The walkway 2 is constituted by a metal plate 8 conveniently /s" thick, and having perforations 9 which are either circular section (as shown), or, more conveniently from the point of view of manufacture, square section. The diameter or width, as the case may be, of the perforations 9 is preferably /8 and certainly no less than A", since with any less dimesion, surface tension would inhibit free flow of sodium therethrough. Conversely the perforations should not be so large that the granuless ubsequently referred to can pass therethrough. The perforations 9 are spaced so as to provide 30% open area. Conveniently the trough 7 is about 1 ft. deep and is designed to accept all the sodium from a leaking pipe Means for supplying non-hygroscopic, non-toxic dry granules to the top surface of the walkway 2 from above is provided, although not shown in the drawing. Such means conveniently comprises a conventional hopper and a spreader connected thereto, with a hold-up valve which when operated releases the said granules stored in the hopper to fall and be spread over the walkway 2. Ideally, where vermiculite constitutes the material of the granules, the granules should lie about 3" deep on the walkway after spreading. Where vermiculite is employed, this should be delaminated and exfoliated and of an average particle size such that substantially no granules pass through the perforations 9 of the plate 8.

The trough 7 has provision for providing and maintaining an inert atmosphere beneath the walkway 2. This is conveniently provided by inert gas supply pipes 11 communicating with both sides of the trough '7 through the concrete constituting the aprons 3, 4, the pipes 11 being joined to a ring main, only a fragment thereof being shown, designated 12, from a supply of inert gas, the ring main 12 having a control system (not shown) operable rapidly to provide an inert gas purge of the space beneath the walkway 2 and having established an inert gas atmosphere therein, to thereafter continue changing the inert gas atmosphere, for example at a rate of changes of volume per hour. A suitable inert gas is argon.

In operation, should a sodium pipe'l develop a serious leak, hot sodium leaking therefrom will spontaneously ignite in the air environment and will fall on the respective apron 3 or 4, and will run down the apron on to the plate 8 constituting the walkway 2, falling into the trough 7 via the perforations 9. The sodium in the trough 7 will continue to burn, but the presence of the perforated plate 8 constituting the walkway 2 will reduce the spread of fume to the operating space of the reactor. The establishing and changing of the inert atmosphere will have been initiated following the detection of sodium fume in the operating atmosphere; the spreading of the granules on to the plate 8 is delayed either at operator discretion or by a suitable automatic control until the sodium has ceased to flow from the pipe 1 and is all in the trough 7. The result of spreading the granules is to form a blanket with minimum porosity which will confine substantially all the fume, thus largely preventing any major concentration of fume from spreading to operating areas where it could prejudice reactor safety. Furthermore, the inert atmosphere beneath the plate 8, which is at a slightly higher pressure than the outside environment, prevents inleakage of any air through the blanket (which in any case has minimum porosity), and thus the sodium, deprived of any combustion-supporting environment, ceases to burn. The experience is that it takes several hours to cool down to solidifying temperatures, whereafter it can be removed and the aprons, plate and trough can be cleaned.

I claim:

1. A method of combating sodium fires, arising from escape of molten sodium from a conduit or containing vessel for the molten sodium comprising the steps of directing escaping molten sodium to fall through a perforated plate, catching and retaining the molten sodium in a container sealed to and disposed below said perforated plate, followed by the step of spreading non-hygroscopic, non-toxic dry particulate material to form a blanket on said perforated plate, the particle size of said particulate material being such that a significant proportion of the particulate material is retained on the perforated plate, said particulate material being compatible with sodium and the material of the perforated plate.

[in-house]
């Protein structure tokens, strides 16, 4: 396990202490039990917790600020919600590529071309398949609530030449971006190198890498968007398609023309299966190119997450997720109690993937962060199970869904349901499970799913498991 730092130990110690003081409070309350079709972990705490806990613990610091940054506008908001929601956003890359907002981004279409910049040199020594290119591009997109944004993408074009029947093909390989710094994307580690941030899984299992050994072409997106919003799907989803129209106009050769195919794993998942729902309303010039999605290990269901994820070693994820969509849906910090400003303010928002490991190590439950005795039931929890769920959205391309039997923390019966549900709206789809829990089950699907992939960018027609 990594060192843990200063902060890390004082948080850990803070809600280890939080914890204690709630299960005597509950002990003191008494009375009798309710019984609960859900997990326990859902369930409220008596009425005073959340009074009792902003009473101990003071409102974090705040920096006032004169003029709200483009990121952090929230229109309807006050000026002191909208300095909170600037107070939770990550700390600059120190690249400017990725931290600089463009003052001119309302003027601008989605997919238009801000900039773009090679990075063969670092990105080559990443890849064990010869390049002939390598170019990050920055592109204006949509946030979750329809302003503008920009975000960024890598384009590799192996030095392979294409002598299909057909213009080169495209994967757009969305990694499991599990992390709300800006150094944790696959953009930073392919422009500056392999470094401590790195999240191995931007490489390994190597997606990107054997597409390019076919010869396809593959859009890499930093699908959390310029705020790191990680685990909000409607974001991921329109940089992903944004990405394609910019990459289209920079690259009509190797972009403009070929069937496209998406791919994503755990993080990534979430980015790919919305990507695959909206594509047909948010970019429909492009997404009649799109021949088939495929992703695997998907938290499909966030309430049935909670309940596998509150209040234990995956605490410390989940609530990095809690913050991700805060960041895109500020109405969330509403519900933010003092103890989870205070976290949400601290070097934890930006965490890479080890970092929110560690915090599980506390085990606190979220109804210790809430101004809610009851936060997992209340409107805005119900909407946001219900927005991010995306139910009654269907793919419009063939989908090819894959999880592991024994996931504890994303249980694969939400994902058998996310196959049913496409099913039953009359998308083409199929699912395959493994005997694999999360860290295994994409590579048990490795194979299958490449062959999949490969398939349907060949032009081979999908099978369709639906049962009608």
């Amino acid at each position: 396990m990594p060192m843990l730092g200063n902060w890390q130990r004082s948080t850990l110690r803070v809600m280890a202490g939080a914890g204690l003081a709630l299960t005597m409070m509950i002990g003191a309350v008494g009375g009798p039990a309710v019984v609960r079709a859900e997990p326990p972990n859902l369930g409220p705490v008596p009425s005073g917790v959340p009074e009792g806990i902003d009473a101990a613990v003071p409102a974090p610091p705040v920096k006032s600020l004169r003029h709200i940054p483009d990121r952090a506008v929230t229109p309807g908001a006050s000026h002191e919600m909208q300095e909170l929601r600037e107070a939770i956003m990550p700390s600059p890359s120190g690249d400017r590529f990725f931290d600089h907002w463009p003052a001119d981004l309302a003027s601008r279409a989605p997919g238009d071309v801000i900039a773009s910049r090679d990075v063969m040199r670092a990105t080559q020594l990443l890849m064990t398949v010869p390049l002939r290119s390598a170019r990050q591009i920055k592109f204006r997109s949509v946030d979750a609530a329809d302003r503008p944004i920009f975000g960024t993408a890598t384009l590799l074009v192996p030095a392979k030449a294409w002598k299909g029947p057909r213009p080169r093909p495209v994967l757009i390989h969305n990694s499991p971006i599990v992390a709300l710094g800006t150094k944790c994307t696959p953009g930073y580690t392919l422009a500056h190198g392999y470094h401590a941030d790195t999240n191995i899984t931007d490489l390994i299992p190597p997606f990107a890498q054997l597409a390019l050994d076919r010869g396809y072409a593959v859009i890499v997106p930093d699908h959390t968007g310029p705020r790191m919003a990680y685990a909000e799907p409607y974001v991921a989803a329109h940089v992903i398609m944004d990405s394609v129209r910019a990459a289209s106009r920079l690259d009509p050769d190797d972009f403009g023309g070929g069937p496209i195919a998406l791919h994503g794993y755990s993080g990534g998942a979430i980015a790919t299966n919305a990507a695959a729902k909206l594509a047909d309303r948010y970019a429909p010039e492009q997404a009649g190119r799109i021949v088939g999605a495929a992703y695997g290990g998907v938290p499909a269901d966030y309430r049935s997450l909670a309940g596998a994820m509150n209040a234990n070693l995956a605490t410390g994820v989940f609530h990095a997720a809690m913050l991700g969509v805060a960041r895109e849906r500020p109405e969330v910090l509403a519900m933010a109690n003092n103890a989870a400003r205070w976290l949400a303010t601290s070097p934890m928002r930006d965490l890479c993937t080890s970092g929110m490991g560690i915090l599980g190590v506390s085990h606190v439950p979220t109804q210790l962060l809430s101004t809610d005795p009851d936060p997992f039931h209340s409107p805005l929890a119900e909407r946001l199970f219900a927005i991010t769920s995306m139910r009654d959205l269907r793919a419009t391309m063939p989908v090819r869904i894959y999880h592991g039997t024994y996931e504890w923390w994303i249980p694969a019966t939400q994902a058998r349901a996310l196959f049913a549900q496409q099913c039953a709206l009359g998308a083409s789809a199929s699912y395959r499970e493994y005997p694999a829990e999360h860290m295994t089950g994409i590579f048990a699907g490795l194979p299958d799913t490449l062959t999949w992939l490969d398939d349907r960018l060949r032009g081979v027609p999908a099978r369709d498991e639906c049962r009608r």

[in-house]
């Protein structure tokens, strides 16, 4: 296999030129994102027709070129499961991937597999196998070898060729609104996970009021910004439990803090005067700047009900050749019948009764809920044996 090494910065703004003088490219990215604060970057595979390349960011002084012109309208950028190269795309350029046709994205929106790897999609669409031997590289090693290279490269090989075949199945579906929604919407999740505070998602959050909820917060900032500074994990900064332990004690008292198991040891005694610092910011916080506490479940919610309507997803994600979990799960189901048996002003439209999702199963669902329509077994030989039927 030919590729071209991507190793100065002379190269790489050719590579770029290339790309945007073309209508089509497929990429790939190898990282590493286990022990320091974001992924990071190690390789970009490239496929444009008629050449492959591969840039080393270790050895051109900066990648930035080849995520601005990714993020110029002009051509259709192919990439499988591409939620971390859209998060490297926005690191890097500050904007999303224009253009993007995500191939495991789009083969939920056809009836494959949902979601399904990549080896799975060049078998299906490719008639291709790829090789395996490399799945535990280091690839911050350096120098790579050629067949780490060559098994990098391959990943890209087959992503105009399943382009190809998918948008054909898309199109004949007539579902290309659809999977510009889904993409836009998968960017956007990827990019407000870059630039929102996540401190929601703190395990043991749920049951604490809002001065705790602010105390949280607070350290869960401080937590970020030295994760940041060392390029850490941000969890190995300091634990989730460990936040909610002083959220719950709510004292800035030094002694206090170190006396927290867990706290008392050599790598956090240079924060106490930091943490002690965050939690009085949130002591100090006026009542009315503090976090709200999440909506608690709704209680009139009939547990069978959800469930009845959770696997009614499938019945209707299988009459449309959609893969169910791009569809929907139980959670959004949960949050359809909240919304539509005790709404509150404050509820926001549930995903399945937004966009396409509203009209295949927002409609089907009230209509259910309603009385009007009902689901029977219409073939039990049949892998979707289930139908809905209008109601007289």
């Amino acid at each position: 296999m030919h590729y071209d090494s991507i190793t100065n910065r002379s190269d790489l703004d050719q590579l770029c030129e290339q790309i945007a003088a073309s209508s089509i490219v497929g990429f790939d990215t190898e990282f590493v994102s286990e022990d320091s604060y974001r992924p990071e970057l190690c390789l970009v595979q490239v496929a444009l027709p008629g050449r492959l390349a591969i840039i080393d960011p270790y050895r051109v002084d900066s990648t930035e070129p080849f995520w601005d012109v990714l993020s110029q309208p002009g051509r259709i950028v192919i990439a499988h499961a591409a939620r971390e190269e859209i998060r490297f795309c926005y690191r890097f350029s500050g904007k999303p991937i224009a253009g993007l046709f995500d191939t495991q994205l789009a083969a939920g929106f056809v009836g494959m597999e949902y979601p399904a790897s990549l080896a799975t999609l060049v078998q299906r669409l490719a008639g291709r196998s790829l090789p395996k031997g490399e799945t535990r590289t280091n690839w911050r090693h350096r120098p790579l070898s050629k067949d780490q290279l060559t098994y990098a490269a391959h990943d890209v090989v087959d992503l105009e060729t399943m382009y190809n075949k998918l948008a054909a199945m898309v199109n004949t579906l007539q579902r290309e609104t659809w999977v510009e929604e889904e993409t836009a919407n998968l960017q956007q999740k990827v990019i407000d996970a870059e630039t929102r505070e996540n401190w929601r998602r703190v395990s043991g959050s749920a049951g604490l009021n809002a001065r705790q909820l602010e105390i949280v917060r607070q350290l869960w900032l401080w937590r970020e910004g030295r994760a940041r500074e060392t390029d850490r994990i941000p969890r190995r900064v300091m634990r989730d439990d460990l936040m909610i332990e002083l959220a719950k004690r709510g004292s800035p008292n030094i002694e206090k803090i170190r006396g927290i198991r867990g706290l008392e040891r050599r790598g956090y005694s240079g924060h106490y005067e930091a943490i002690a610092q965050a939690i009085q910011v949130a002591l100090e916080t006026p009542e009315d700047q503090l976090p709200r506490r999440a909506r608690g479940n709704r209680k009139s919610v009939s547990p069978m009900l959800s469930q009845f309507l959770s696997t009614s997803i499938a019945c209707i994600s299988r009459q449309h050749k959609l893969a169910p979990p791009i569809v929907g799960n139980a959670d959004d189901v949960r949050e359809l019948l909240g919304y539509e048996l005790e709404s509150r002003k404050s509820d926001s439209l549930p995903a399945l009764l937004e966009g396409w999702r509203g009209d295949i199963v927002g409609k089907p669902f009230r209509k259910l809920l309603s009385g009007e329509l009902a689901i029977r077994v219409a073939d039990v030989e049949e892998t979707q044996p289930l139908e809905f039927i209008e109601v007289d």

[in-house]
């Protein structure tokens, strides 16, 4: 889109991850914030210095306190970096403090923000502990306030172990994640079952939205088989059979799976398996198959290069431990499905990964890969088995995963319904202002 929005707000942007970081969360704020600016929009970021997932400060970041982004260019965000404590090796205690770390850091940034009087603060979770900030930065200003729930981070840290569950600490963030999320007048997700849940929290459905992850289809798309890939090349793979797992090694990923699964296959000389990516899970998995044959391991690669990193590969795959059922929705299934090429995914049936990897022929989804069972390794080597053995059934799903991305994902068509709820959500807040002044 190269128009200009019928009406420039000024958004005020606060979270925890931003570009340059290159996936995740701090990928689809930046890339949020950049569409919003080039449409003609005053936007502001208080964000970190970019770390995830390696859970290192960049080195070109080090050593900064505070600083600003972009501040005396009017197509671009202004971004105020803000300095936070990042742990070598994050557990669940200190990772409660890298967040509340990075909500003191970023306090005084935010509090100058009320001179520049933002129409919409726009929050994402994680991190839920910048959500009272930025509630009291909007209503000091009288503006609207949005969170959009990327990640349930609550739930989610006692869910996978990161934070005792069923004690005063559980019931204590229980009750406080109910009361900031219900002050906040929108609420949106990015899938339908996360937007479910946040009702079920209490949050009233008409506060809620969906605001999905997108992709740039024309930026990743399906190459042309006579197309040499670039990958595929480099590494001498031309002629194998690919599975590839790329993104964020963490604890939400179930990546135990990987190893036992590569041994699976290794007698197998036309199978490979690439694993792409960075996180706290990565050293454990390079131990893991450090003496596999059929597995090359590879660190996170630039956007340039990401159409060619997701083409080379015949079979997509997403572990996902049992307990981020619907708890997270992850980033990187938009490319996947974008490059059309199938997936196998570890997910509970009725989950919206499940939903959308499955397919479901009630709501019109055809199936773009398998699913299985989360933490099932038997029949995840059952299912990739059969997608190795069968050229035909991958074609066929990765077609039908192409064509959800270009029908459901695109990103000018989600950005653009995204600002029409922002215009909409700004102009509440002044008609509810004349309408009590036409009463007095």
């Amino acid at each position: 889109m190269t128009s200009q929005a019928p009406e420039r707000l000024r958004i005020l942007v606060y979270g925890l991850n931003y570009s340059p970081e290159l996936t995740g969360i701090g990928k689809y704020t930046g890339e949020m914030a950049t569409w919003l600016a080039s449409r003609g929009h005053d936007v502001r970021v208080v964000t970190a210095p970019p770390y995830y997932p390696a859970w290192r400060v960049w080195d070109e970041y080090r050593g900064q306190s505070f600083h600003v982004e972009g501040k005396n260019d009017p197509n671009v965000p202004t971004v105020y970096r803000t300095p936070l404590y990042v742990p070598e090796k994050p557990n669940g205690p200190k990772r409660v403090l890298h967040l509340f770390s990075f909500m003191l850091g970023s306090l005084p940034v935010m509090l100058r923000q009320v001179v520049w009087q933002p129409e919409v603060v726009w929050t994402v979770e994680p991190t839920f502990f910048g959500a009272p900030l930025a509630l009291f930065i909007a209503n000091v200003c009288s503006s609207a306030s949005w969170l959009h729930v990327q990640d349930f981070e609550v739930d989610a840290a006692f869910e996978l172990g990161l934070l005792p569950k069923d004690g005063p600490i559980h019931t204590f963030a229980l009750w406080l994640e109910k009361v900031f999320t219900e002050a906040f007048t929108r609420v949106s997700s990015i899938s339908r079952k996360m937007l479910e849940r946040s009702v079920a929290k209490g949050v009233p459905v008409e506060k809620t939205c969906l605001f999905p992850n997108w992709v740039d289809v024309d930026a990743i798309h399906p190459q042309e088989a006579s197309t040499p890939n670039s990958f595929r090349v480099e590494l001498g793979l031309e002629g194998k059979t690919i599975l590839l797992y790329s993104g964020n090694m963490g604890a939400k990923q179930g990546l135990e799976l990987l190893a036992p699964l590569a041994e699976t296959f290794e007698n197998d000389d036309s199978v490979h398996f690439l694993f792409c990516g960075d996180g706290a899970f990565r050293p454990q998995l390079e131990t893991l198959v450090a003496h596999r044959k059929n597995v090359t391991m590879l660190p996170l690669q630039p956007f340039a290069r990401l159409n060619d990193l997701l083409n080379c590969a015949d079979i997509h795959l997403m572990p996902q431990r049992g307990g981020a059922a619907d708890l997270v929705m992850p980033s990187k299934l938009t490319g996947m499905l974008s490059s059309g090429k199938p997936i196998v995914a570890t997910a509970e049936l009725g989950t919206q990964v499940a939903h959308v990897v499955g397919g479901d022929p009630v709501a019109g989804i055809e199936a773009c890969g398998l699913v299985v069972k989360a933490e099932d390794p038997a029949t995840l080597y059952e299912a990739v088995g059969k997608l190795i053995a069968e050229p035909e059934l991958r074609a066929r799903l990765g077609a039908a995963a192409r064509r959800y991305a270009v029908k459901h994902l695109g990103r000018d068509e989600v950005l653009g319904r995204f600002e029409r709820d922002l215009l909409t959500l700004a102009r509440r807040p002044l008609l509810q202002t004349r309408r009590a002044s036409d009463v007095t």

2. A method of combating sodium fires as claimed in claim 1 wherein said particulate material is delaminated exfoliated vermiculite.

3. A method of combating sodium fires as claimed in claim 1 wherein said particulate material is perlite.

4. A method of combating sodium fires as claimed in claim '1 including the further step of establishing and maintaining an inert non-combustion-supporting atmosphere between the container and the perforated plate.

5. Apparatus for carrying out a method for combating sodium fires, arising from escape of molten sodium from a conduit or containing vessel for the molten sodium, comprising a perforated plate, a container disposed beneath said perforated plate, means sealing between the container and the perforated plate, means for directing molten sodium escaping from the conduit or containing vessel therefor to fall through the perforated plate and to be caught and retained in the container and means for spreading non-hygroscopic, non toxic dry particulate material to form a blanket on said perforated plate, the particle size of the particulate material being such that a significant proportion of the particulate material is retained on the perforated plate, said particulate material being compatible with sodium and the material of the perforated plate.

6. Apparatus for carrying out a method for combating sodium fires as claimed in claim 5 wherein means are provided for feeding inert gas to the container below the perforated plate in order to establish an inert, non-combustion-supporting atmosphere in the space between the perforated plate and the container.

7. Apparatus for carrying out a method for combating sodium fires as claimed in claim 5 wherein the perforated plate and container are situated to one side of the region vertically below the conduit or containing vessel for the sodium, said means for directing molten sodium escaping from the conduit or containing vessel comprising an inclined surface extending laterally from the region vertically below the conduit or containing vessel and leading to the perforated plate.

References Cited UNITED STATES PATENTS 3,600,312 8/1971 Bohland 2522 X 3,407,138 10/ 1968 Harper et a]. 252-2 3,207,672 9/1965 Costes 17638 M. HENSON WOOD, JR., Primary Examiner T. C. CULP, JR, Assistant Examiner US. Cl. X.R. l69-2 R

Referenced by
Citing PatentFiling datePublication dateApplicantTitle
US4356869 *Dec 19, 1980Nov 2, 1982The United States Of America As Represented By The United States Department Of EnergyFire suppressing apparatus
WO1991015268A1 *Mar 27, 1991Oct 17, 1991Csd Int BvFire protection system
Classifications
U.S. Classification169/46, 169/49
International ClassificationA62C3/00, A62C3/06
Cooperative ClassificationA62C3/06
European ClassificationA62C3/06